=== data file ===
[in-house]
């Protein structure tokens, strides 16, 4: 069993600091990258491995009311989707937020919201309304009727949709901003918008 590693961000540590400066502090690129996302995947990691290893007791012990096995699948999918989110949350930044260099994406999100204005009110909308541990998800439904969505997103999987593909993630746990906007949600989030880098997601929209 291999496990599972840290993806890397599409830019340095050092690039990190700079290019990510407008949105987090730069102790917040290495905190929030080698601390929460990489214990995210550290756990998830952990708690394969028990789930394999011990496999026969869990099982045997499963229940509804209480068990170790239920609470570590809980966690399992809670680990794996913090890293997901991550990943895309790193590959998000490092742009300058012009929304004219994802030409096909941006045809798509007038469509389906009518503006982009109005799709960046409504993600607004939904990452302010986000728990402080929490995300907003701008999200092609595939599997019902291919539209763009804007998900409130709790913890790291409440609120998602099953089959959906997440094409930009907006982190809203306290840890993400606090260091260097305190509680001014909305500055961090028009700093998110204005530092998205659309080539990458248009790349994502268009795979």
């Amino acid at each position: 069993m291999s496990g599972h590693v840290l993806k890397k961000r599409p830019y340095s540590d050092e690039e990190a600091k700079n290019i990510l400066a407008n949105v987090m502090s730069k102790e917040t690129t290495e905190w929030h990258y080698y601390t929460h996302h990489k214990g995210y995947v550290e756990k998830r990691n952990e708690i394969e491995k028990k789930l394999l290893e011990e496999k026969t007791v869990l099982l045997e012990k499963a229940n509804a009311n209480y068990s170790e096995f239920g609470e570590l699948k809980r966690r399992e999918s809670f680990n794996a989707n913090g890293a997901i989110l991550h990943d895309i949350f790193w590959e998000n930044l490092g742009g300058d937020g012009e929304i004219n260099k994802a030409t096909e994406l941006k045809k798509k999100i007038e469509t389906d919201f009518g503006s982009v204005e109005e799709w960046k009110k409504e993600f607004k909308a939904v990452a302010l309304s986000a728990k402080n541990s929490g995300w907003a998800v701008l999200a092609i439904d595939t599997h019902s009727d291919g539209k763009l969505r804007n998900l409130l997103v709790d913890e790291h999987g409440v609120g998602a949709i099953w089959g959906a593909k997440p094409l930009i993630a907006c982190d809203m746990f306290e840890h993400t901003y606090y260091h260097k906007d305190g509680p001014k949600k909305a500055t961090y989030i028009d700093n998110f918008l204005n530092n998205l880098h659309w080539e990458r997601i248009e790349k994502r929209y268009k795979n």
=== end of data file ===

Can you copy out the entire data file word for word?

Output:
[in-house]
């Protein structure tokens, strides 16, 4: 069993600091990258491995009311989707937020919201309304009727949709901003918008 590693961000540590400066502090690129996302995947990691290893007791012990096995699948999918989110949350930044260099994406999100204005009110909308541990998800439904969505997103999987593909993630746990906007949600989030880098997601929209 291999496990599972840290993806890397599409830019340095050092690039990190700079290019990510407008949105987090730069102790917040290495905190929030080698601390929460990489214990995210550290756990998830952990708690394969028990789930394999011990496999026969869990099982045997499963229940509804209480068990170790239920609470570590809980966690399992809670680990794996913090890293997901991550990943895309790193590959998000490092742009300058012009929304004219994802030409096909941006045809798509007038469509389906009518503006982009109005799709960046409504993600607004939904990452302010986000728990402080929490995300907003701008999200092609595939599997019902291919539209763009804007998900409130709790913890790291409440609120998602099953089959959906997440094409930009907006982190809203306290840890993400606090260091260097305190509680001014909305500055961090028009700093998110204005530092998205659309080539990458248009790349994502268009795979």
């Amino acid at each position: 069993m291999s496990g599972h590693v840290l993806k890397k961000r599409p830019y340095s540590d050092e690039e990190a600091k700079n290019i990510l400066a407008n949105v987090m502090s730069k102790e917040t690129t290495e905190w929030h990258y080698y601390t929460h996302h990489k214990g995210y995947v550290e756990k998830r990691n952990e708690i394969e491995k028990k789930l394999l290893e011990e496999k026969t007791v869990l099982l045997e012990k499963a229940n509804a009311n209480y068990s170790e096995f239920g609470e570590l699948k809980r966690r399992e999918s809670f680990n794996a989707n913090g890293a997901i989110l991550h990943d895309i949350f790193w590959e998000n930044l490092g742009g300058d937020g012009e929304i004219n260099k994802a030409t096909e994406l941006k045809k798509k999100i007038e469509t389906d919201f009518g503006s982009v204005e109005e799709w960046k009110k409504e993600f607004k909308a939904v990452a302010l309304s986000a728990k402080n541990s929490g995300w907003a998800v701008l999200a092609i439904d595939t599997h019902s009727d291919g539209k763009l969505r804007n998900l409130l997103v709790d913890e790291h999987g409440v609120g998602a949709i099953w089959g959906a593909k997440p094409l930009i993630a907006c982190d809203m746990f306290e840890h993400t901003y606090y260091h260097k906007d305190g509680p001014k949600k909305a500055t961090y989030i028009d700093n998110f918008l204005n530092n998205l880098h659309w080539e990458r997601i248009e790349k994502r929209y268009k795979n």